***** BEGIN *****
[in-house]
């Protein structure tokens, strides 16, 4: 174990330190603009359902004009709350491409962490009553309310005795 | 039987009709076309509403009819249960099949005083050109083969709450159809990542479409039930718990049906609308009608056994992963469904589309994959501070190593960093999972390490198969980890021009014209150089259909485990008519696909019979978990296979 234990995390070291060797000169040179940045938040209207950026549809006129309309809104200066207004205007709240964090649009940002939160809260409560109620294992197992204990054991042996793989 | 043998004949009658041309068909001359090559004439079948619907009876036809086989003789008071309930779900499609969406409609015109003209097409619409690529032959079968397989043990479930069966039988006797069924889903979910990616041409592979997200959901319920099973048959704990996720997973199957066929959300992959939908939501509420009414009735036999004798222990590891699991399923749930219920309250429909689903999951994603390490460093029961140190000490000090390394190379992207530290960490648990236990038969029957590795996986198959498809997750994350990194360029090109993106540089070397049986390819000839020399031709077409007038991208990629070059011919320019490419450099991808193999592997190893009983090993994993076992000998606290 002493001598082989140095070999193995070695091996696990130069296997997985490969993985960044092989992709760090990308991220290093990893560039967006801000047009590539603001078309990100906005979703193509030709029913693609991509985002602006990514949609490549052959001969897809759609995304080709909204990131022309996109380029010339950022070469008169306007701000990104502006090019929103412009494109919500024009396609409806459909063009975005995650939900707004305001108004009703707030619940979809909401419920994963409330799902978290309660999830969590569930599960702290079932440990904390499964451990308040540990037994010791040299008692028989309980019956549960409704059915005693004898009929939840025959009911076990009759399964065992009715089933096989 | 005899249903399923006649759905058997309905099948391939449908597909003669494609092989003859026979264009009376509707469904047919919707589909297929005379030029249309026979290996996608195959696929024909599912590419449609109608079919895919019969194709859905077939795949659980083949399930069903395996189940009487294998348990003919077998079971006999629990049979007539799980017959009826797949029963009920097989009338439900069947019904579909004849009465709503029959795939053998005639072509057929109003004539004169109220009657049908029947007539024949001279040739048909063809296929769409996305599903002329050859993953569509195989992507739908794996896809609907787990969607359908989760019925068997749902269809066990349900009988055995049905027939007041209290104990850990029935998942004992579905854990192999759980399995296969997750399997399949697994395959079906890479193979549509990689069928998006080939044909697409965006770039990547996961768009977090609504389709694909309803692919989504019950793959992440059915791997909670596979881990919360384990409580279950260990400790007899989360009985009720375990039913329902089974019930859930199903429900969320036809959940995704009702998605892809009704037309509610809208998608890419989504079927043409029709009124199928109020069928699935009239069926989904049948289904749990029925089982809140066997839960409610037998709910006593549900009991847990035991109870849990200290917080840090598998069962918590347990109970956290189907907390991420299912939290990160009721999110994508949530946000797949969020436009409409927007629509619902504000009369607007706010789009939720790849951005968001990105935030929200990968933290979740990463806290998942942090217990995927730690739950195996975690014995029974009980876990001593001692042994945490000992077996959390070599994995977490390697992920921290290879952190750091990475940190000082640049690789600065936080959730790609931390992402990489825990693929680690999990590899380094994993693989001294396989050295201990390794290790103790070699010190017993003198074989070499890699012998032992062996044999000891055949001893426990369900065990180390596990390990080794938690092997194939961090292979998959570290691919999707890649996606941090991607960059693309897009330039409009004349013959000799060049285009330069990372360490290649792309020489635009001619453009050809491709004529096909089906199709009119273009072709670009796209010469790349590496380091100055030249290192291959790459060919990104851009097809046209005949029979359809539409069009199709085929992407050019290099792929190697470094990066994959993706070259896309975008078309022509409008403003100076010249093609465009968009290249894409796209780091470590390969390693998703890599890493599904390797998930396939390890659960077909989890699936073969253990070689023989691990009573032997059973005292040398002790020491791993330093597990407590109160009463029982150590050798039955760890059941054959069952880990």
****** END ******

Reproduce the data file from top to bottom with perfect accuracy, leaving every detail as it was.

[in-house]
């Protein structure tokens, strides 16, 4: 174990330190603009359902004009709350491409962490009553309310005795 | 039987009709076309509403009819249960099949005083050109083969709450159809990542479409039930718990049906609308009608056994992963469904589309994959501070190593960093999972390490198969980890021009014209150089259909485990008519696909019979978990296979 234990995390070291060797000169040179940045938040209207950026549809006129309309809104200066207004205007709240964090649009940002939160809260409560109620294992197992204990054991042996793989 | 043998004949009658041309068909001359090559004439079948619907009876036809086989003789008071309930779900499609969406409609015109003209097409619409690529032959079968397989043990479930069966039988006797069924889903979910990616041409592979997200959901319920099973048959704990996720997973199957066929959300992959939908939501509420009414009735036999004798222990590891699991399923749930219920309250429909689903999951994603390490460093029961140190000490000090390394190379992207530290960490648990236990038969029957590795996986198959498809997750994350990194360029090109993106540089070397049986390819000839020399031709077409007038991208990629070059011919320019490419450099991808193999592997190893009983090993994993076992000998606290 002493001598082989140095070999193995070695091996696990130069296997997985490969993985960044092989992709760090990308991220290093990893560039967006801000047009590539603001078309990100906005979703193509030709029913693609991509985002602006990514949609490549052959001969897809759609995304080709909204990131022309996109380029010339950022070469008169306007701000990104502006090019929103412009494109919500024009396609409806459909063009975005995650939900707004305001108004009703707030619940979809909401419920994963409330799902978290309660999830969590569930599960702290079932440990904390499964451990308040540990037994010791040299008692028989309980019956549960409704059915005693004898009929939840025959009911076990009759399964065992009715089933096989 | 005899249903399923006649759905058997309905099948391939449908597909003669494609092989003859026979264009009376509707469904047919919707589909297929005379030029249309026979290996996608195959696929024909599912590419449609109608079919895919019969194709859905077939795949659980083949399930069903395996189940009487294998348990003919077998079971006999629990049979007539799980017959009826797949029963009920097989009338439900069947019904579909004849009465709503029959795939053998005639072509057929109003004539004169109220009657049908029947007539024949001279040739048909063809296929769409996305599903002329050859993953569509195989992507739908794996896809609907787990969607359908989760019925068997749902269809066990349900009988055995049905027939007041209290104990850990029935998942004992579905854990192999759980399995296969997750399997399949697994395959079906890479193979549509990689069928998006080939044909697409965006770039990547996961768009977090609504389709694909309803692919989504019950793959992440059915791997909670596979881990919360384990409580279950260990400790007899989360009985009720375990039913329902089974019930859930199903429900969320036809959940995704009702998605892809009704037309509610809208998608890419989504079927043409029709009124199928109020069928699935009239069926989904049948289904749990029925089982809140066997839960409610037998709910006593549900009991847990035991109870849990200290917080840090598998069962918590347990109970956290189907907390991420299912939290990160009721999110994508949530946000797949969020436009409409927007629509619902504000009369607007706010789009939720790849951005968001990105935030929200990968933290979740990463806290998942942090217990995927730690739950195996975690014995029974009980876990001593001692042994945490000992077996959390070599994995977490390697992920921290290879952190750091990475940190000082640049690789600065936080959730790609931390992402990489825990693929680690999990590899380094994993693989001294396989050295201990390794290790103790070699010190017993003198074989070499890699012998032992062996044999000891055949001893426990369900065990180390596990390990080794938690092997194939961090292979998959570290691919999707890649996606941090991607960059693309897009330039409009004349013959000799060049285009330069990372360490290649792309020489635009001619453009050809491709004529096909089906199709009119273009072709670009796209010469790349590496380091100055030249290192291959790459060919990104851009097809046209005949029979359809539409069009199709085929992407050019290099792929190697470094990066994959993706070259896309975008078309022509409008403003100076010249093609465009968009290249894409796209780091470590390969390693998703890599890493599904390797998930396939390890659960077909989890699936073969253990070689023989691990009573032997059973005292040398002790020491791993330093597990407590109160009463029982150590050798039955760890059941054959069952880990």